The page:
Farmers should be able to raise food without polluting the air and water, without degrading the health and fertility of the soil, without destroying biodiversity and without leaving our children a less healthy planet. This statement is self-evident and no farmer, no consumer would argue over its validity. In practice, however, it is a radical notion, for most of our agriculture today does, in fact, pollute the air and water, degrade the soil, destroy biodiversity and leave the planet a less hospitable place for future generations. I see it my duty as a farmer to fight this trend.
In short, I’d rather have you rather than the USDA decide whether I am “organic” (or natural or sustainable) enough for you. You are welcome to come to my farm anytime. You can do your own inspection and conduct your own certification process.
So that is the short answer. To give a complete answer to what farming organically really means, I would have to write a book.
Wait a minute. Come to think of it, I already have. My booklet “Organic Matters” gives a fuller answer to the question of what organic farming is. You can read selections from it here or order the complete essay by emailing my sister Terra. And speaking of Terra, she has written her own book about organic farming on Henry’s Farm. It is called “The Seasons of Henry’s Farm” and can also be ordered by emailing her.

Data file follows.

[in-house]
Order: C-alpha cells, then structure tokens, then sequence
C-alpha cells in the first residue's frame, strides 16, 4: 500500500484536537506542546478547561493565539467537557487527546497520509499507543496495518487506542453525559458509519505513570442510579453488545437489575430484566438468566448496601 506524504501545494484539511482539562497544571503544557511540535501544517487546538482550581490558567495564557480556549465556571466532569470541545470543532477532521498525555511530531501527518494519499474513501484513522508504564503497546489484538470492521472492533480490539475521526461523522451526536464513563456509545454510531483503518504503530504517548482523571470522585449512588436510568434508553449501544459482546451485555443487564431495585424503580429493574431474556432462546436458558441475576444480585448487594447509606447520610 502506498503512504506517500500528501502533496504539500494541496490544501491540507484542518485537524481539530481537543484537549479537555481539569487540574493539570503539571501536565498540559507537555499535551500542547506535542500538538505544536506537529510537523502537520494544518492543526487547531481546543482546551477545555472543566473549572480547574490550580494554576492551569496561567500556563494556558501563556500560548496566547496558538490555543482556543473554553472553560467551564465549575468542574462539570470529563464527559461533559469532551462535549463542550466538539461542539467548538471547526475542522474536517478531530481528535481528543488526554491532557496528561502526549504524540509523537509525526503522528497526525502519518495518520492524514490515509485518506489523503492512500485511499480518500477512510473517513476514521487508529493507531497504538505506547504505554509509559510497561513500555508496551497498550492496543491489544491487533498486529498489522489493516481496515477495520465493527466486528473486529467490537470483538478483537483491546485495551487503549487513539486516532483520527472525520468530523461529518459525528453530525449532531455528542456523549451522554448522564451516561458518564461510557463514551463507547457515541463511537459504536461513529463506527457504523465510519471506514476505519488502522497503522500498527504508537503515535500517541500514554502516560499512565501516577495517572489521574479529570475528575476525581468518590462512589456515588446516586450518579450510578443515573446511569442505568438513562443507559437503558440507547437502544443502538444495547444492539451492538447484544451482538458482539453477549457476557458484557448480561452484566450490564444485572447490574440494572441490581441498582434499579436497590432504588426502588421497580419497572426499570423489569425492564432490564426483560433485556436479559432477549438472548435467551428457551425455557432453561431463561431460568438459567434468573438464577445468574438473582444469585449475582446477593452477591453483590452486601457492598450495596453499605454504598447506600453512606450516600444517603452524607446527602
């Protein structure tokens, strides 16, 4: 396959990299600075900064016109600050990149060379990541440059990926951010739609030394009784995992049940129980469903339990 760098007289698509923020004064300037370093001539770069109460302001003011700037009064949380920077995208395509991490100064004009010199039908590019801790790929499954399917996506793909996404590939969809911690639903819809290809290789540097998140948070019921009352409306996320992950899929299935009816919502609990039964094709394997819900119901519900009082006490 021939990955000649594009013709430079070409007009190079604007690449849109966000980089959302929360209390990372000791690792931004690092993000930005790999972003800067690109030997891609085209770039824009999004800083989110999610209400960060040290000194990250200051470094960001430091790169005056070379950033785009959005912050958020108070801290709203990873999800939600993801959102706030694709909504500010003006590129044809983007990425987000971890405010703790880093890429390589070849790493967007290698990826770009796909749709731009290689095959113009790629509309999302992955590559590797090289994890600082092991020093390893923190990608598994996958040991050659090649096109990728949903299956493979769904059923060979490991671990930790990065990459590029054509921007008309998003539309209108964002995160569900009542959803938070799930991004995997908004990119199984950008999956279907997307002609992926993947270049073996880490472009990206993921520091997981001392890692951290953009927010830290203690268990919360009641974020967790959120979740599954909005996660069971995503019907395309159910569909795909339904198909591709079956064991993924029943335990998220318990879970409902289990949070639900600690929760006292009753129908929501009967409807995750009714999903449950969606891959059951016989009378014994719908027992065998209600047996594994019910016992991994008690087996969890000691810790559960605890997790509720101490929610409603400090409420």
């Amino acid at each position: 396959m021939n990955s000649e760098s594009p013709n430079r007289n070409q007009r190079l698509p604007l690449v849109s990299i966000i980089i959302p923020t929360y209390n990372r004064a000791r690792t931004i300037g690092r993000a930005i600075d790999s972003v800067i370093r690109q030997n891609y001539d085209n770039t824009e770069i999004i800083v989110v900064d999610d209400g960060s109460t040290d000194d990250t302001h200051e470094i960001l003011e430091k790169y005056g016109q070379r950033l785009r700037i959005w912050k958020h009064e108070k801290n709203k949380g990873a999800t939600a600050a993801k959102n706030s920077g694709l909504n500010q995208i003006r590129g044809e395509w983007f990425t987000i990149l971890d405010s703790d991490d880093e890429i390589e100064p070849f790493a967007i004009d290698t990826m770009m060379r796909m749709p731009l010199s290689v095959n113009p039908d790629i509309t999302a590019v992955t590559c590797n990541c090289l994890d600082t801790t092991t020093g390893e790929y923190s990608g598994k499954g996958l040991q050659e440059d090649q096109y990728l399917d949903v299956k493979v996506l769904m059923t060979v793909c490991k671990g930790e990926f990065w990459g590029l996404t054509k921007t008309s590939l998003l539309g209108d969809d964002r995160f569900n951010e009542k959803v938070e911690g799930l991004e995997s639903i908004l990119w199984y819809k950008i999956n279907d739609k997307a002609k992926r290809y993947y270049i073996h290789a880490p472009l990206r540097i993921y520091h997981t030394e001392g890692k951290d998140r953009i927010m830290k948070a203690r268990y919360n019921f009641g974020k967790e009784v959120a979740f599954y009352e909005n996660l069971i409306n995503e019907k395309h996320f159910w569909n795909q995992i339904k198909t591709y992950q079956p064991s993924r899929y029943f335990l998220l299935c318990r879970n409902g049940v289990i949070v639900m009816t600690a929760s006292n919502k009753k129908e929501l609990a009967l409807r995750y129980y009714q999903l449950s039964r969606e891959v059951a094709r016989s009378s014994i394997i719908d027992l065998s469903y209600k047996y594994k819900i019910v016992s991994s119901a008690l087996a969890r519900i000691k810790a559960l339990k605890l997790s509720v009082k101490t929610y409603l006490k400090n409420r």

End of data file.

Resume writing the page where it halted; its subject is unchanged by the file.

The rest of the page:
Full of bugs? No. Will you ever find an insect on your produce? Yes. You might find a corn earworm on the tip of your sweet corn one week for instance, or a cabbage worm in your broccoli now and again. But it will be rare. My philosophy is live and let live. I know some people are so squeamish that if they see a bug on a vegetable, they’ll throw the whole thing out rather than eat it, but I think that is silly and wasteful. Look at it this way. Say you have an earworm on your corn. Earworms come in at the tip of the ear and they eat the silks and the kernels at the very end of the ear. Now all you have to do take a knife, flick out the worm and cut off the tip of the ear. Voila! You have a perfectly good ear of corn.